At that point everybody kept taking turns fixing a problem and pointing to somebody else’s problem. After a few weeks of everybody on site everything was fixed. Everybody had things to fix. This was the worst mess I have ever seen. Nothing worked correctly to start with since everything was SN 1. I was there supporting the engineers for the box and box interface.

          We normally joke about finger pointing but sometimes it is true. But what makes things funny is the underlying truth behind them.

        • #2522563


          by rpereira ·

          In reply to Yikes!

          I found this really funny, and something we deal with in a daily basis. Customer expect us to know everything about every piece of equipment has been made in China. Simply is not possible for a single department or company. Callers should land and find we are not here, no read in behalf of them, or to read again what’s in the service manual, abviously you work with AS400, you don’t have to deal with the people some of us have to.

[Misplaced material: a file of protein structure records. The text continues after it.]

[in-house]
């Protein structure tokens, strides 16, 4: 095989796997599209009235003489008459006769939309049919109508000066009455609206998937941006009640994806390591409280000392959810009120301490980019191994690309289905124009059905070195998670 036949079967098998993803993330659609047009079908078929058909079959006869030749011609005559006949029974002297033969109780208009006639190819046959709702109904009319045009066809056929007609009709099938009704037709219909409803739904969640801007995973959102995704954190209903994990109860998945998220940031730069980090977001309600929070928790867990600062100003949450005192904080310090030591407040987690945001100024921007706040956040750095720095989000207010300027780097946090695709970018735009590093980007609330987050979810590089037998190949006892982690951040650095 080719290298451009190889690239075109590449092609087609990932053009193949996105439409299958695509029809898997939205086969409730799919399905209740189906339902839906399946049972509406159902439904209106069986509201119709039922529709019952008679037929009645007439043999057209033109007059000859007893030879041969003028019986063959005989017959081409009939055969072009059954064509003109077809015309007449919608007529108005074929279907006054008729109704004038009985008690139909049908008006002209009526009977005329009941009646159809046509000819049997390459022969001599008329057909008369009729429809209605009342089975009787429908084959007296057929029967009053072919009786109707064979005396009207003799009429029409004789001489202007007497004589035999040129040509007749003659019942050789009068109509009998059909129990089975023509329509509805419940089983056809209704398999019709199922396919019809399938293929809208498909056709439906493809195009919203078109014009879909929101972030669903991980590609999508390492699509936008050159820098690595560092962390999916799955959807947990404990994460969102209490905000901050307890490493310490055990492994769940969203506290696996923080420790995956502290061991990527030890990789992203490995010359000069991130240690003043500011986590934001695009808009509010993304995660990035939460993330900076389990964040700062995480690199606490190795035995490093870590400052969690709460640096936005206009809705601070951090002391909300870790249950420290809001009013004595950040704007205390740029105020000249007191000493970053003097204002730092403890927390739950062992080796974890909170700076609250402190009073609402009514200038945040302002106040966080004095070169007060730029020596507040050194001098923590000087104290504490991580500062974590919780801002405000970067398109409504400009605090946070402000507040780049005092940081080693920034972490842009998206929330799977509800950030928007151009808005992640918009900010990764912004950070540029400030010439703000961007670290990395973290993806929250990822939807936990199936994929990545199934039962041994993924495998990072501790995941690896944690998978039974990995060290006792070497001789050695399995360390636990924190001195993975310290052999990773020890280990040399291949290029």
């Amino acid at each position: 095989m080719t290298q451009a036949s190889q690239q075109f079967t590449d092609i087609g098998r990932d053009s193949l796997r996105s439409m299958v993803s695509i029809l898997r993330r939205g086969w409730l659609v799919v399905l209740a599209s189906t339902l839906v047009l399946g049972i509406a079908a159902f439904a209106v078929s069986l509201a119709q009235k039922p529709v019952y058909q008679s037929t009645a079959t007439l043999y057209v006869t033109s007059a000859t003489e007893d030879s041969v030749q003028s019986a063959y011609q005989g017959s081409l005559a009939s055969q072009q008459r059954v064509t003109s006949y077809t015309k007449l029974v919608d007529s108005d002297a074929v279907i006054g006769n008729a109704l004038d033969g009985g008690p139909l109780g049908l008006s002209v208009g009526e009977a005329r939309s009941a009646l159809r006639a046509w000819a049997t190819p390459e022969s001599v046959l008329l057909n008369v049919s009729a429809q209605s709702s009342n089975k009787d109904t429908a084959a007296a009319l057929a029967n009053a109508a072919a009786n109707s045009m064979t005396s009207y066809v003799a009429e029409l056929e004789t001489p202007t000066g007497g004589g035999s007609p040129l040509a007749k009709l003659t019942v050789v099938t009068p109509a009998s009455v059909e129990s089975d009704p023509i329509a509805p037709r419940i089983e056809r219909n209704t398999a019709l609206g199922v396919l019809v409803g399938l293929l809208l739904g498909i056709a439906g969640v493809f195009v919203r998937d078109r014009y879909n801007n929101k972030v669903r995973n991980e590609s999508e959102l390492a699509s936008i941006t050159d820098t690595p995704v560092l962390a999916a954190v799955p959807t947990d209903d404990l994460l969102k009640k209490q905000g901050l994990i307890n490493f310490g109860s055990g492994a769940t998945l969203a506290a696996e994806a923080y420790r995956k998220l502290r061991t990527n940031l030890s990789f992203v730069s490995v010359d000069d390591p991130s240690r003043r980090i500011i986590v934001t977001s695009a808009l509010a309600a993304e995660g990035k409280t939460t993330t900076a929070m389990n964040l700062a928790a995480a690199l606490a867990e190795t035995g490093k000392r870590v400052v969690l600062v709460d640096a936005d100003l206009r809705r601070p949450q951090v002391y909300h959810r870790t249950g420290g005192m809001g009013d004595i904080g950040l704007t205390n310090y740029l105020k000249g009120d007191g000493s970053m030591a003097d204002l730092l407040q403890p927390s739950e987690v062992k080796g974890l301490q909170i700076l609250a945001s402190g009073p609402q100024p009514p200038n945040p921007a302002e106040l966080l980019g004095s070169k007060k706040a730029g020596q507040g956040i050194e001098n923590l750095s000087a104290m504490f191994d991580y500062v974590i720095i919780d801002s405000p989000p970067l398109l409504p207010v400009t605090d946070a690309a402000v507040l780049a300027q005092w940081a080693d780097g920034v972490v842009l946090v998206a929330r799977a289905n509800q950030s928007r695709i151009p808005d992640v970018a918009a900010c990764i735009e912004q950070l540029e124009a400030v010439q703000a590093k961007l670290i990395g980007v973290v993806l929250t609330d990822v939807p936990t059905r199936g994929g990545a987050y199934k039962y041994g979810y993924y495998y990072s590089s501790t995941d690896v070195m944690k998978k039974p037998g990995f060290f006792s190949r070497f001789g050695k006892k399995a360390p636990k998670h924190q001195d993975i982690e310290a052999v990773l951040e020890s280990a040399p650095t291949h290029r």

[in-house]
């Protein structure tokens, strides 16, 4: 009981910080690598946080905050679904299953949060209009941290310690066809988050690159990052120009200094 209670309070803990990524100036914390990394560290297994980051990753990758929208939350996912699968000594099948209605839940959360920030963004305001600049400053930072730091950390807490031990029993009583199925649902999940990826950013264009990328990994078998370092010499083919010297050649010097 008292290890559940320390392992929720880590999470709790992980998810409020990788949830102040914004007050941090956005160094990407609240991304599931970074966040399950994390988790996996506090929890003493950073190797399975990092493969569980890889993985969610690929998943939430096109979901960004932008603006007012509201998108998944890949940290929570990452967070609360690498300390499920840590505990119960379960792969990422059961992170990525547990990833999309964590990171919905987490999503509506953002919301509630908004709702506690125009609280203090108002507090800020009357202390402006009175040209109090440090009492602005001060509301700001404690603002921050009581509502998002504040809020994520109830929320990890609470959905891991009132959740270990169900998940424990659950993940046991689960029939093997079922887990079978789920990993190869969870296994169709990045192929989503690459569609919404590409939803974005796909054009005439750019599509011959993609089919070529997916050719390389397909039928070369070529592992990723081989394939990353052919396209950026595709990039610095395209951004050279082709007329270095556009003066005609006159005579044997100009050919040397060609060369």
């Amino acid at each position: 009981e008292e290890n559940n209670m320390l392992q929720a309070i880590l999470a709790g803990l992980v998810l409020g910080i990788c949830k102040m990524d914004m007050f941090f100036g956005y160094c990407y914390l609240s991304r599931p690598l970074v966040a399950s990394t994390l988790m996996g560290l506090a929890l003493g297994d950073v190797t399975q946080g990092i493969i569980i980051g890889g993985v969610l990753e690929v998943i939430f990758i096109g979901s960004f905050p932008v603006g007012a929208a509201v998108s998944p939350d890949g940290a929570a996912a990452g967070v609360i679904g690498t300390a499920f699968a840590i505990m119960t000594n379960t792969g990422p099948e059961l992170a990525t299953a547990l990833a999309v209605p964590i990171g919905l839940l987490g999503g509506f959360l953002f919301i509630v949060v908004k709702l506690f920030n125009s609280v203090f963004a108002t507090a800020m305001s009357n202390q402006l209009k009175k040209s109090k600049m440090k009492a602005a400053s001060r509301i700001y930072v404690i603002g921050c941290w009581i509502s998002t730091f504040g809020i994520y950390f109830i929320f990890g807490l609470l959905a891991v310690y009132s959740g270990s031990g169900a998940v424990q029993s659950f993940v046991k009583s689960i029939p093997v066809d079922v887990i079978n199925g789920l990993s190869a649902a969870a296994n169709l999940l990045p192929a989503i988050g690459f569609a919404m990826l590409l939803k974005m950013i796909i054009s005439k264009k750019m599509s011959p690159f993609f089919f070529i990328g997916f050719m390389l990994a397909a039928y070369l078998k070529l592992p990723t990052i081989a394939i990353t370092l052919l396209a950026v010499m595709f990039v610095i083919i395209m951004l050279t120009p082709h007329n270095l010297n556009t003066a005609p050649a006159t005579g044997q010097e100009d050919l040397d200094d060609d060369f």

Anyways… Take care and have fun.

        • #2578328

          Where in Panama?

          by taboga ·

          In reply to Hmmm

          I lived there for 7 years (Paitilla) and hope to make it back one day.

          You’re right, the customer expects an IT guy to know everything about anything that is even remotely related to a computer system. And if you don’t have the answer within a minute or two, they assume: You don’t know your job!